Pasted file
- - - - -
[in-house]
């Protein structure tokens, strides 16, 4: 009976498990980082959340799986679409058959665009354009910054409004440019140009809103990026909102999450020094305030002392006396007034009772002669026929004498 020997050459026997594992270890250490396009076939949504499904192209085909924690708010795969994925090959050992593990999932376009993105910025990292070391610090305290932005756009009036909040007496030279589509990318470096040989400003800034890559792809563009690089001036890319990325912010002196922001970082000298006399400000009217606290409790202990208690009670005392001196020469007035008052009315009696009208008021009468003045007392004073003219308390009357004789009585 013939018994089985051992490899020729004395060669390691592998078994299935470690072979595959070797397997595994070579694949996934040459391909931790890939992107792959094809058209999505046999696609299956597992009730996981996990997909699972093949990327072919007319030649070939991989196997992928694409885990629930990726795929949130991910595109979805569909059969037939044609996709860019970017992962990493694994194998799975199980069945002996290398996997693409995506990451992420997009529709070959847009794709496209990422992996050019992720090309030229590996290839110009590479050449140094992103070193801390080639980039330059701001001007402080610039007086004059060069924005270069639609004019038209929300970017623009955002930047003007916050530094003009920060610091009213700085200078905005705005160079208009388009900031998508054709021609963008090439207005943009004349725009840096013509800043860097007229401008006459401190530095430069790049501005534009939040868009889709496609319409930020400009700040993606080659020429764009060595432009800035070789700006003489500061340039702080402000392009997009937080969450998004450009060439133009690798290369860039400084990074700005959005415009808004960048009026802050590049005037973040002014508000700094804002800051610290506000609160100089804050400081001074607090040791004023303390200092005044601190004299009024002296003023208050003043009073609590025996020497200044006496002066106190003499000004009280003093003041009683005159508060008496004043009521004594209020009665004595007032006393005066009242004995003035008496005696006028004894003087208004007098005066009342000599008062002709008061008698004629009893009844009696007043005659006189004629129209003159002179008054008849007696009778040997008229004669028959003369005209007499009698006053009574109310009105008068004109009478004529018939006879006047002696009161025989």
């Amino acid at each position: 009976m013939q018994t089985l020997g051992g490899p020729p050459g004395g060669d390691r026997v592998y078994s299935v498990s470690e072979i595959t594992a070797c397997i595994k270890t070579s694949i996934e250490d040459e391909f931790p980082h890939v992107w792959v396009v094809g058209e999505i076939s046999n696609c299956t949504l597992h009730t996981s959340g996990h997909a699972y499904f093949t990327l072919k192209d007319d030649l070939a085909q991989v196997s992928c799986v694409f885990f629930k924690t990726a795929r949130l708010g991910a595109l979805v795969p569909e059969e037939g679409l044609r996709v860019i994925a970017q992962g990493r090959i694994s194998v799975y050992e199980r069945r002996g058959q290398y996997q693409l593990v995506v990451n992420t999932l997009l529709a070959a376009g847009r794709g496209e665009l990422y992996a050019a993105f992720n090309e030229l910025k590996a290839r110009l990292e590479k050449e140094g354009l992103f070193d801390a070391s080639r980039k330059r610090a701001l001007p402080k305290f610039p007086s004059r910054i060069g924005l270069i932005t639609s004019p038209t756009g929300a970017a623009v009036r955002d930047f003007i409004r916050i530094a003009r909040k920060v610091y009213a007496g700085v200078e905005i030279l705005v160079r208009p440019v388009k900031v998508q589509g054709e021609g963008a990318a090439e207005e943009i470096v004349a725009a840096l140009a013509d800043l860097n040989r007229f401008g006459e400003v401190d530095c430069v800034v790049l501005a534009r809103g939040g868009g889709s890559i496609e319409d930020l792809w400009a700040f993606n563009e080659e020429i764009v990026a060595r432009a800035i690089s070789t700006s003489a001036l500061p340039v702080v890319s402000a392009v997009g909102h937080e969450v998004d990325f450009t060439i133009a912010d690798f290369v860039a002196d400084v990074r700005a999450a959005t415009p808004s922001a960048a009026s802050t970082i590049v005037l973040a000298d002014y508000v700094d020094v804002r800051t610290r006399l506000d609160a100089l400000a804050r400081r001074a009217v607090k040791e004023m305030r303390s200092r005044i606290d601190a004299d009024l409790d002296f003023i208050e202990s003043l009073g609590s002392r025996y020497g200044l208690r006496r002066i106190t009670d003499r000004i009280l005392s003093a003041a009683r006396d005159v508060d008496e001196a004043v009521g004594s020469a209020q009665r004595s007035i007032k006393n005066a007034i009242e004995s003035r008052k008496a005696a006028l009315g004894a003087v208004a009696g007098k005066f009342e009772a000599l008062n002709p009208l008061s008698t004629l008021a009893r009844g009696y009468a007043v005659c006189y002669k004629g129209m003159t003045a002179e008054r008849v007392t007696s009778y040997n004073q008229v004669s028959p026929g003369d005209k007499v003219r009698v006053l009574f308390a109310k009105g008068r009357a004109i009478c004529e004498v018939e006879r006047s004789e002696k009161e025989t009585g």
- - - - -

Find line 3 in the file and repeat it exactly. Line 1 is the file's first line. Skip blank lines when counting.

């Amino acid at each position: 009976m013939q018994t089985l020997g051992g490899p020729p050459g004395g060669d390691r026997v592998y078994s299935v498990s470690e072979i595959t594992a070797c397997i595994k270890t070579s694949i996934e250490d040459e391909f931790p980082h890939v992107w792959v396009v094809g058209e999505i076939s046999n696609c299956t949504l597992h009730t996981s959340g996990h997909a699972y499904f093949t990327l072919k192209d007319d030649l070939a085909q991989v196997s992928c799986v694409f885990f629930k924690t990726a795929r949130l708010g991910a595109l979805v795969p569909e059969e037939g679409l044609r996709v860019i994925a970017q992962g990493r090959i694994s194998v799975y050992e199980r069945r002996g058959q290398y996997q693409l593990v995506v990451n992420t999932l997009l529709a070959a376009g847009r794709g496209e665009l990422y992996a050019a993105f992720n090309e030229l910025k590996a290839r110009l990292e590479k050449e140094g354009l992103f070193d801390a070391s080639r980039k330059r610090a701001l001007p402080k305290f610039p007086s004059r910054i060069g924005l270069i932005t639609s004019p038209t756009g929300a970017a623009v009036r955002d930047f003007i409004r916050i530094a003009r909040k920060v610091y009213a007496g700085v200078e905005i030279l705005v160079r208009p440019v388009k900031v998508q589509g054709e021609g963008a990318a090439e207005e943009i470096v004349a725009a840096l140009a013509d800043l860097n040989r007229f401008g006459e400003v401190d530095c430069v800034v790049l501005a534009r809103g939040g868009g889709s890559i496609e319409d930020l792809w400009a700040f993606n563009e080659e020429i764009v990026a060595r432009a800035i690089s070789t700006s003489a001036l500061p340039v702080v890319s402000a392009v997009g909102h937080e969450v998004d990325f450009t060439i133009a912010d690798f290369v860039a002196d400084v990074r700005a999450a959005t415009p808004s922001a960048a009026s802050t970082i590049v005037l973040a000298d002014y508000v700094d020094v804002r800051t610290r006399l506000d609160a100089l400000a804050r400081r001074a009217v607090k040791e004023m305030r303390s200092r005044i606290d601190a004299d009024l409790d002296f003023i208050e202990s003043l009073g609590s002392r025996y020497g200044l208690r006496r002066i106190t009670d003499r000004i009280l005392s003093a003041a009683r006396d005159v508060d008496e001196a004043v009521g004594s020469a209020q009665r004595s007035i007032k006393n005066a007034i009242e004995s003035r008052k008496a005696a006028l009315g004894a003087v208004a009696g007098k005066f009342e009772a000599l008062n002709p009208l008061s008698t004629l008021a009893r009844g009696y009468a007043v005659c006189y002669k004629g129209m003159t003045a002179e008054r008849v007392t007696s009778y040997n004073q008229v004669s028959p026929g003369d005209k007499v003219r009698v006053l009574f308390a109310k009105g008068r009357a004109i009478c004529e004498v018939e006879r006047s004789e002696k009161e025989t009585g």